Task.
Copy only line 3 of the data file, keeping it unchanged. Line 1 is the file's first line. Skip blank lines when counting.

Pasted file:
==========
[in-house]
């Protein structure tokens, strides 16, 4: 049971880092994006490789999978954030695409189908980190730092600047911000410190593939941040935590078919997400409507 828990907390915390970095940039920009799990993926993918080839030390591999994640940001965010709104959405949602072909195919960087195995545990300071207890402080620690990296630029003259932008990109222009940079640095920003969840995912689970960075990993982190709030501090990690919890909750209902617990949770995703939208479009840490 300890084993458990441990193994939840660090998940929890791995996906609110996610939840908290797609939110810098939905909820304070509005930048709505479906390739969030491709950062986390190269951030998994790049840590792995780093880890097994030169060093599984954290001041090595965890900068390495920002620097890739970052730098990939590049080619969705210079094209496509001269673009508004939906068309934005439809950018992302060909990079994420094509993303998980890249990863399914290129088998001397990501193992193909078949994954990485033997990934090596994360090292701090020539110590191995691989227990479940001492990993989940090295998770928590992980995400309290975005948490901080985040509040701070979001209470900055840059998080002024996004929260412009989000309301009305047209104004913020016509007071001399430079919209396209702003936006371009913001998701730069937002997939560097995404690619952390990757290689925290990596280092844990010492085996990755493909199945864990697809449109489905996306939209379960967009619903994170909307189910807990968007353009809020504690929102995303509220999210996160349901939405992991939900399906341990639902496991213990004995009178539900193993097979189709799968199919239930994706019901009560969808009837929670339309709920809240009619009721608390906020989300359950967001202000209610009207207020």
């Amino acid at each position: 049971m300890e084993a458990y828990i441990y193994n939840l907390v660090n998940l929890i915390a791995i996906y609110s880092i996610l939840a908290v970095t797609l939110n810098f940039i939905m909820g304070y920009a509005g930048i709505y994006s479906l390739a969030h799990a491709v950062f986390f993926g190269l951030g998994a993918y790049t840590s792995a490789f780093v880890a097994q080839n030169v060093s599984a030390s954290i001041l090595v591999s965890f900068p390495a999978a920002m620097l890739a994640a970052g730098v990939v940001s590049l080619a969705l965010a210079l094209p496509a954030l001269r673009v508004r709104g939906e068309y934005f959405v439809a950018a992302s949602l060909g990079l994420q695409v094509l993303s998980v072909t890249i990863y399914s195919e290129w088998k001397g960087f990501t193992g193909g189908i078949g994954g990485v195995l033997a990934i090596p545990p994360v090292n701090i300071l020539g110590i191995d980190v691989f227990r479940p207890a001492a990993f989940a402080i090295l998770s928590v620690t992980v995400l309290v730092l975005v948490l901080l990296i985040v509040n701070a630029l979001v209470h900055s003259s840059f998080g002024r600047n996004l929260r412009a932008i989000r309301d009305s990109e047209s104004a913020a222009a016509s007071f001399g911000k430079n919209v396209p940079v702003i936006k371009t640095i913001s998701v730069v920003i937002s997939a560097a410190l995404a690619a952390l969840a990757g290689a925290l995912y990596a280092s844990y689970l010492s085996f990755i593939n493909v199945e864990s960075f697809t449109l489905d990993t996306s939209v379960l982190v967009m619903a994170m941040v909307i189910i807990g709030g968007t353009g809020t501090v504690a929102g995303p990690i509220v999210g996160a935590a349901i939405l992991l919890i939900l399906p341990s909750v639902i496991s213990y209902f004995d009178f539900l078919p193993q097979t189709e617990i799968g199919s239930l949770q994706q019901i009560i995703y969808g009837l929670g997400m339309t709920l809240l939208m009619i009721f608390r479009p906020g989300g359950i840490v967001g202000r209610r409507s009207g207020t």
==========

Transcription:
């Amino acid at each position: 049971m300890e084993a458990y828990i441990y193994n939840l907390v660090n998940l929890i915390a791995i996906y609110s880092i996610l939840a908290v970095t797609l939110n810098f940039i939905m909820g304070y920009a509005g930048i709505y994006s479906l390739a969030h799990a491709v950062f986390f993926g190269l951030g998994a993918y790049t840590s792995a490789f780093v880890a097994q080839n030169v060093s599984a030390s954290i001041l090595v591999s965890f900068p390495a999978a920002m620097l890739a994640a970052g730098v990939v940001s590049l080619a969705l965010a210079l094209p496509a954030l001269r673009v508004r709104g939906e068309y934005f959405v439809a950018a992302s949602l060909g990079l994420q695409v094509l993303s998980v072909t890249i990863y399914s195919e290129w088998k001397g960087f990501t193992g193909g189908i078949g994954g990485v195995l033997a990934i090596p545990p994360v090292n701090i300071l020539g110590i191995d980190v691989f227990r479940p207890a001492a990993f989940a402080i090295l998770s928590v620690t992980v995400l309290v730092l975005v948490l901080l990296i985040v509040n701070a630029l979001v209470h900055s003259s840059f998080g002024r600047n996004l929260r412009a932008i989000r309301d009305s990109e047209s104004a913020a222009a016509s007071f001399g911000k430079n919209v396209p940079v702003i936006k371009t640095i913001s998701v730069v920003i937002s997939a560097a410190l995404a690619a952390l969840a990757g290689a925290l995912y990596a280092s844990y689970l010492s085996f990755i593939n493909v199945e864990s960075f697809t449109l489905d990993t996306s939209v379960l982190v967009m619903a994170m941040v909307i189910i807990g709030g968007t353009g809020t501090v504690a929102g995303p990690i509220v999210g996160a935590a349901i939405l992991l919890i939900l399906p341990s909750v639902i496991s213990y209902f004995d009178f539900l078919p193993q097979t189709e617990i799968g199919s239930l949770q994706q019901i009560i995703y969808g009837l929670g997400m339309t709920l809240l939208m009619i009721f608390r479009p906020g989300g359950i840490v967001g202000r209610r409507s009207g207020t």